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The wild side of life in Kerry

The wild side of life in Kerry

Fenit faces into the Slieve Mish Mountains across the calm waters of Tralee Bay

It used to be that when we were growing up, the Jackeen wags on Hill 16 would taunt their country cousins with the chant: ‘Kerry for the holidays and Dublin for Sam’. Like migrating birds each summer these two tribes swapped terrain as the Dubs headed for Kerry and the football fans of the kingdom flocked to the Big Smoke for the latest instalment in the intense rivalry between the clans, led by Micko and Heffo.

For the time being it seems it’s definitely Kerry for the holidays, but let’s not go there…
I have been visiting the kingdom ever since I cycled the Ring of Kerry as a young teenager in1974.
However, I have never been to Fenit. Every time we came to that fork in the road at the Blennerville Windmill we always hung a left. To the right is the road less travelled, to Fenit. Turns out the loss was all mine.

By a  pure fluke of circumstances this weekend I ended up tagging along to attend the inaugural and simply amazing Wild Mind Nature Festival in Fenit. It was a revelation.

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The intriguing ceiling of  the cozy and cool yurt  which was the perfect venue for many of the nature festival events
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Mike O Neill introduces ornithalogist Ricky Whelan of BirdWatch Ireland for his hugely popular talk, ‘The Secret Life of Crows’.
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Wild Mind in Fenit, let’s hope it returns for second helpings next spring
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Not even the heavy downpour could dampen the enthusiasm and interest in Darach O Murchu’s foraging and cooking demo
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One of the displays in Fenit courtesy of the Kerry branch of the Irish Wildlife Trust

Wild Mind was an encyclopaedic montage of everything good natured and eco-friendly under the sun. The eclectic programme, the brainchild of the enthusiastic Mike O’ Neill and his team, was an unapologetic homage to Mother Nature in all her shapes, forms and manifestations. It was intoxicatingly brilliant and a blockbuster success on its first outing, with standing room only at most events, most of which were free of charge and family-friendly, many held in the cosy surrounds of a funky yurt. There were talks, walks, water sports, workshops coming out of the rafters and all within easy reach of each other in the compact hub or the village harbour. (You can check out all the details at as the impressive array of events, special guests, and speakers is far to long to list off here.)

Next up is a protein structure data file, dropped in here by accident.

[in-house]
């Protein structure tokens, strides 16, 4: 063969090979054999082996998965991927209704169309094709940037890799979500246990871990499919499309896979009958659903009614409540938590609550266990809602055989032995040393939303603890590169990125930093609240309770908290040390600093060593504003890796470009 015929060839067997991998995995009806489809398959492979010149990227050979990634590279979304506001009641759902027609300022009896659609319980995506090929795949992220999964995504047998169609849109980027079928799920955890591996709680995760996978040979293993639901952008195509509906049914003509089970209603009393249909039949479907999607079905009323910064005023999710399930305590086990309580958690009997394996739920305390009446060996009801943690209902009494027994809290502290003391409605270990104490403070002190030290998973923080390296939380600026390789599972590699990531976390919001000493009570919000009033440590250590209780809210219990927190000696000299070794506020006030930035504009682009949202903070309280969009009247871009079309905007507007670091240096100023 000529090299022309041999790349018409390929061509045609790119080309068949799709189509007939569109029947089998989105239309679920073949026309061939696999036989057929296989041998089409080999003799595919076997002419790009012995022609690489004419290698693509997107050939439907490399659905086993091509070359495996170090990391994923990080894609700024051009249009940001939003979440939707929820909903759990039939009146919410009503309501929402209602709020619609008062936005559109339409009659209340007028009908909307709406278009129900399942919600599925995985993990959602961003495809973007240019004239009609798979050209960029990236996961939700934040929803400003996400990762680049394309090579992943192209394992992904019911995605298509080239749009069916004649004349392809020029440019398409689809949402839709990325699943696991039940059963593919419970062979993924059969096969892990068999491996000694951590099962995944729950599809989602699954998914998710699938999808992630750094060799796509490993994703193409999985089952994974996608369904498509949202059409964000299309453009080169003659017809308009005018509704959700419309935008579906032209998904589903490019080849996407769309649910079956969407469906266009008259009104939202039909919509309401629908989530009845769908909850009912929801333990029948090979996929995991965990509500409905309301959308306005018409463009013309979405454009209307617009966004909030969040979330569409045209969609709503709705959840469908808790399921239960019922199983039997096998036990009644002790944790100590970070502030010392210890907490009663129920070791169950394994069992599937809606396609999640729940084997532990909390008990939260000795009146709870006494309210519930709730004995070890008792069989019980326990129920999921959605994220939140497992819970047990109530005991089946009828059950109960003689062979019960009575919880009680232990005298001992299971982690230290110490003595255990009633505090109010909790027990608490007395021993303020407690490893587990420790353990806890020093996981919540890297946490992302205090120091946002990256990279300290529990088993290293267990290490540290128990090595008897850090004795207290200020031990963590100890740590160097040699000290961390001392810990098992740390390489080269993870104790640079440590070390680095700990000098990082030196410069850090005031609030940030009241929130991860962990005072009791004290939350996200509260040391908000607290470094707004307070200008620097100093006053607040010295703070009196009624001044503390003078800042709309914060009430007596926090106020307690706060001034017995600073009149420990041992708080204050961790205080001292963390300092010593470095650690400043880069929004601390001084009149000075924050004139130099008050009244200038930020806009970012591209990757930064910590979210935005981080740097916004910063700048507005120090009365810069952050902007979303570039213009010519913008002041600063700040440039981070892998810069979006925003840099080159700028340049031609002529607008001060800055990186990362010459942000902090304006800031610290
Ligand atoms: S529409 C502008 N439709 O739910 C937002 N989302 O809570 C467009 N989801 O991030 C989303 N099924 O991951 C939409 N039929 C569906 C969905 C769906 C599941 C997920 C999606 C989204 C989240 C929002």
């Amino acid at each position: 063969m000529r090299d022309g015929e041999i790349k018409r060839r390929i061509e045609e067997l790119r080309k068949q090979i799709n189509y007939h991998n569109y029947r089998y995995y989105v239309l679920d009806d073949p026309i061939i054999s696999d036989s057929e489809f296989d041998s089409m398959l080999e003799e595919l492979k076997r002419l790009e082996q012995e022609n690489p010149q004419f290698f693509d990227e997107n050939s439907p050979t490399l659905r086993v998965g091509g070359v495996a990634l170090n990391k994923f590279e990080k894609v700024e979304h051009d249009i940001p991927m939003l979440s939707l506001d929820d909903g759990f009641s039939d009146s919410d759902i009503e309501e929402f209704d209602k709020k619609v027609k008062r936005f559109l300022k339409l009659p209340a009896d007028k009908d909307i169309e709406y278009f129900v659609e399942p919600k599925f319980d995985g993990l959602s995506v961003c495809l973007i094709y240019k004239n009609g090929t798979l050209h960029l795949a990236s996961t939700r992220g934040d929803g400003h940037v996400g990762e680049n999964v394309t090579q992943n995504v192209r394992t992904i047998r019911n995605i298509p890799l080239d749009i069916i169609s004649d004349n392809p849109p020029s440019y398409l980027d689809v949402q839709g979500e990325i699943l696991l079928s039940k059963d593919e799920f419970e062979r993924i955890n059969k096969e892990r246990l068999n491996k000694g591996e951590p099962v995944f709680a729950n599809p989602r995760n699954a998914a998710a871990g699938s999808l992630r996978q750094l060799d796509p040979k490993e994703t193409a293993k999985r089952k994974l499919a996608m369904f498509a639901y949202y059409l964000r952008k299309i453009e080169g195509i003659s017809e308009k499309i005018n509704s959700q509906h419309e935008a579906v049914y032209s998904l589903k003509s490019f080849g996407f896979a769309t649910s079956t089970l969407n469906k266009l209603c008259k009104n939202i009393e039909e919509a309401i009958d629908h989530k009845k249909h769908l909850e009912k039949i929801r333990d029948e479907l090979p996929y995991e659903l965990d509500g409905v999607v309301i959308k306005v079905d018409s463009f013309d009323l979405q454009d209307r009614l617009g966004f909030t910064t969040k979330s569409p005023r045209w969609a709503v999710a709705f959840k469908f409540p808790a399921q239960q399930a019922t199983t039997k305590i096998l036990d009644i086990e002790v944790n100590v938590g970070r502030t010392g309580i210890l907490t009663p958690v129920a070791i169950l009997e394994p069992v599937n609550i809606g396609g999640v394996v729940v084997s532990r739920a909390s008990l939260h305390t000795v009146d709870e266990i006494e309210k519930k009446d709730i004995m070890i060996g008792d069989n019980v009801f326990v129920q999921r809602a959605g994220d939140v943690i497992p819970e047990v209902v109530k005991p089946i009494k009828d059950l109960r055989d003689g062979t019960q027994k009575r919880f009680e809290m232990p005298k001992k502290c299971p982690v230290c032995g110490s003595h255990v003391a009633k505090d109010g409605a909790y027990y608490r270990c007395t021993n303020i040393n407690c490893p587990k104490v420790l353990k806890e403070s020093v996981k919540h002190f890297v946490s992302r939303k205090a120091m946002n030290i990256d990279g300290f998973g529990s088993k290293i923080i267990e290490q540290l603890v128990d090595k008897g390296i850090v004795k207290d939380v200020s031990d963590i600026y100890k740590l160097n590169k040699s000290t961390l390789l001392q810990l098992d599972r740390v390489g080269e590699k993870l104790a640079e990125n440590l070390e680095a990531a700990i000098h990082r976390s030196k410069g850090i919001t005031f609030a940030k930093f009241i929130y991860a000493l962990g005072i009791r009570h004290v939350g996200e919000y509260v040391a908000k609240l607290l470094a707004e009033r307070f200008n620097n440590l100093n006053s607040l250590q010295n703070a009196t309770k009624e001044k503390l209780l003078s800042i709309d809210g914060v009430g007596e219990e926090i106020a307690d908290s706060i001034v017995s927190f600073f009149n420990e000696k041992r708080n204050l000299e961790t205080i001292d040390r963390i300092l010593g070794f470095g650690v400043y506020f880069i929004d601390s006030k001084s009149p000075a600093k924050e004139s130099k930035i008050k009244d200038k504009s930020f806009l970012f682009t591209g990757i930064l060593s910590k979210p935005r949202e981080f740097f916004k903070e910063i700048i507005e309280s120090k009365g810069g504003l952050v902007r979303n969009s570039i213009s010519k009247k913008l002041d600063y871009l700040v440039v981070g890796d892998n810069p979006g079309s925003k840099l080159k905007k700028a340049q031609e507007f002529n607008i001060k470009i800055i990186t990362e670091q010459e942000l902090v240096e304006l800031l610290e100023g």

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With proper care and nurture I can really see #WildMindNatureFestival growing into something special – organically of course!!

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Fenit itself is a friendly spot with a warm welcome written all over the place and the smiling face of the locals. There are no barriers at the car park, everyone is chilled out and a carefree vibe offers safe harbour to the visitor in a far less fussy or frantic fashion than perhaps other more renowned resorts.
Fenit boasts a beautiful and safe blue flag beach renowned for its swimming and sailing traditions snuggled down facing the spectacular panorama of the Slieve Mish Mountains and Mount Brandon. There is a smashing children’s playground, a spacious car park (which shares its berths with boats in dry dock), and a well maintained public toilets block.

Fenit is only 13km out the road from Tralee, on a route dotted with interesting looking seafood restaurants. There are plenty of walking and cycling options, but if you fancy a surf you may head to Castlegregory or Inch Beach, which is my own preference, about a 45 minutes pleasant drive away the opposite side of Tralee Bay. There is however, a good stand-up paddle board set-up and gear for hire in Fenit itself.

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Wild Mind Nature Festival, which promises to inform, inspire and immerse you in our natural environment, simply must be back for second helpings next spring, but in the meantime when you come to that fork in the road, hang a right and check out Fenit. I certainly will.

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Mike O Neill on the left is the driving force behind Fenit’s first Wild Mind Nature Festival
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About The Author

John Whelan

John Whelan is a vastly experienced midlands based journalist and editor who has contributed extensively to the country's leading national and regional titles, as well as broadcast outlets. He runs the media services company, Communicate Ireland John is a keen camping and campervan enthusiast with an interest in music, culture, heritage and outdoor pursuits. He has written for the Sunday Times, Sunday Independent and the Woman's Way on these topics. He is also an author, and his latest book, The Last Beekeeper, reflects his love of nature, the landscape and our shared responsibility to protect the environment. The Last Beekeeper is available to preview and purchase at Safe travels...

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